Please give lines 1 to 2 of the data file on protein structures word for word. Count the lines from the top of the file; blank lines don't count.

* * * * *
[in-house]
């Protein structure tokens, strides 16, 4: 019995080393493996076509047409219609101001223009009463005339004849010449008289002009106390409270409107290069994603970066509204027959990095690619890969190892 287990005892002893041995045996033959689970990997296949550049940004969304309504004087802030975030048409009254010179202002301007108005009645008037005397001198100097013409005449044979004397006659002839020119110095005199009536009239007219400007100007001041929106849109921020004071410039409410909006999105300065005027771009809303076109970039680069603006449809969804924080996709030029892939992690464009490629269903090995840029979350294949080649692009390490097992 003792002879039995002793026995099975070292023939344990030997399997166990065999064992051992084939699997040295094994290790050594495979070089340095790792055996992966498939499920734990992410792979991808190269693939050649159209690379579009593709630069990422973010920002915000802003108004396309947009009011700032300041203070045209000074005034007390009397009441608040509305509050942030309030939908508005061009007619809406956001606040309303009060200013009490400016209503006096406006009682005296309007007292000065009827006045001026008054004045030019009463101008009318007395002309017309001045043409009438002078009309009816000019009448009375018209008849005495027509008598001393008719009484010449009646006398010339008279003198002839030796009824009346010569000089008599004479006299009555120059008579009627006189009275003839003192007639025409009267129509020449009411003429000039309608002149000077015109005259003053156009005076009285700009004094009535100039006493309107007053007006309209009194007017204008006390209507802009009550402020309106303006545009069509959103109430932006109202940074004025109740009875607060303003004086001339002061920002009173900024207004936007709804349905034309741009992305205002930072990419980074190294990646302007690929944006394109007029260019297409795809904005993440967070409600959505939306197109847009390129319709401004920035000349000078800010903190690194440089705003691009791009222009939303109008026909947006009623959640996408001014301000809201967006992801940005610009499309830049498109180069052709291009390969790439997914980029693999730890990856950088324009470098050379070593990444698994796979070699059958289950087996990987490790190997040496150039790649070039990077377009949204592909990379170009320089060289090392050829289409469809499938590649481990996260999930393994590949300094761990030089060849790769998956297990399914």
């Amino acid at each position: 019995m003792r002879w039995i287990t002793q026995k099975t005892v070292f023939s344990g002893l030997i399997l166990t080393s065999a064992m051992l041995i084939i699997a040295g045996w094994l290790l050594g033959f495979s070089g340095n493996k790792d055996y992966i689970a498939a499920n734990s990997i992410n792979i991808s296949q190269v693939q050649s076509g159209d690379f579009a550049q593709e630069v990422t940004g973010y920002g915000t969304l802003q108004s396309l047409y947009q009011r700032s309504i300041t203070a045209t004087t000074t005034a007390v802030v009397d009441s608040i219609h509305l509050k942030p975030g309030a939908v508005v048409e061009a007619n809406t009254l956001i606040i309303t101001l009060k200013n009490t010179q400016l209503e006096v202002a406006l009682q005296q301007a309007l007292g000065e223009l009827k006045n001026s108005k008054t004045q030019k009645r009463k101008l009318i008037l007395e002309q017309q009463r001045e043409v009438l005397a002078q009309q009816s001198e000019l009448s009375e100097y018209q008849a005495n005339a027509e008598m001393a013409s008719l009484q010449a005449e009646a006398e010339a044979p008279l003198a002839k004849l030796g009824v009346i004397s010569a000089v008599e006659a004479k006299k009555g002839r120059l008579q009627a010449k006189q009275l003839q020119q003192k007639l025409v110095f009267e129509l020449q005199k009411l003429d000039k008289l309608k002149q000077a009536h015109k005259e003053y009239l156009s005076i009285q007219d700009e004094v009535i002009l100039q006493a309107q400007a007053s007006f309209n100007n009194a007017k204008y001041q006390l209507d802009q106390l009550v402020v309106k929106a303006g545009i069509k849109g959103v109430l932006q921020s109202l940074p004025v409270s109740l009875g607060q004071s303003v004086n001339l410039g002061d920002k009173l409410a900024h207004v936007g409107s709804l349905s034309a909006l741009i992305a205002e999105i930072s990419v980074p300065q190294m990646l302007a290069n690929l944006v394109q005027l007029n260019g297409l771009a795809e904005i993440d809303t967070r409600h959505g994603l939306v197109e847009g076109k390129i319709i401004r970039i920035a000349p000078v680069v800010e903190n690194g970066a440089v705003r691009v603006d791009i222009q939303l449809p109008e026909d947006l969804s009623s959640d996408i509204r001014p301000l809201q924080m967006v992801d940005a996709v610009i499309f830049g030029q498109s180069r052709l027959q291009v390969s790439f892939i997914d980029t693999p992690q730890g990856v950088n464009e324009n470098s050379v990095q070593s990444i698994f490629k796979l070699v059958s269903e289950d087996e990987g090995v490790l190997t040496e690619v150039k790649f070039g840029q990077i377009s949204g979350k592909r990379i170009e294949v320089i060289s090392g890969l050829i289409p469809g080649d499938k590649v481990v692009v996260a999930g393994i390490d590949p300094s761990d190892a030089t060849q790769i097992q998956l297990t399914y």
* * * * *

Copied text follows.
[in-house]
């Protein structure tokens, strides 16, 4: 019995080393493996076509047409219609101001223009009463005339004849010449008289002009106390409270409107290069994603970066509204027959990095690619890969190892 287990005892002893041995045996033959689970990997296949550049940004969304309504004087802030975030048409009254010179202002301007108005009645008037005397001198100097013409005449044979004397006659002839020119110095005199009536009239007219400007100007001041929106849109921020004071410039409410909006999105300065005027771009809303076109970039680069603006449809969804924080996709030029892939992690464009490629269903090995840029979350294949080649692009390490097992 003792002879039995002793026995099975070292023939344990030997399997166990065999064992051992084939699997040295094994290790050594495979070089340095790792055996992966498939499920734990992410792979991808190269693939050649159209690379579009593709630069990422973010920002915000802003108004396309947009009011700032300041203070045209000074005034007390009397009441608040509305509050942030309030939908508005061009007619809406956001606040309303009060200013009490400016209503006096406006009682005296309007007292000065009827006045001026008054004045030019009463101008009318007395002309017309001045043409009438002078009309009816000019009448009375018209008849005495027509008598001393008719009484010449009646006398010339008279003198002839030796009824009346010569000089008599004479006299009555120059008579009627006189009275003839003192007639025409009267129509020449009411003429000039309608002149000077015109005259003053156009005076009285700009004094009535100039006493309107007053007006309209009194007017204008006390209507802009009550402020309106303006545009069509959103109430932006109202940074004025109740009875607060303003004086001339002061920002009173900024207004936007709804349905034309741009992305205002930072990419980074190294990646302007690929944006394109007029260019297409795809904005993440967070409600959505939306197109847009390129319709401004920035000349000078800010903190690194440089705003691009791009222009939303109008026909947006009623959640996408001014301000809201967006992801940005610009499309830049498109180069052709291009390969790439997914980029693999730890990856950088324009470098050379070593990444698994796979070699059958289950087996990987490790190997040496150039790649070039990077377009949204592909990379170009320089060289090392050829289409469809499938590649481990996260999930393994590949300094761990030089060849790769998956297990399914």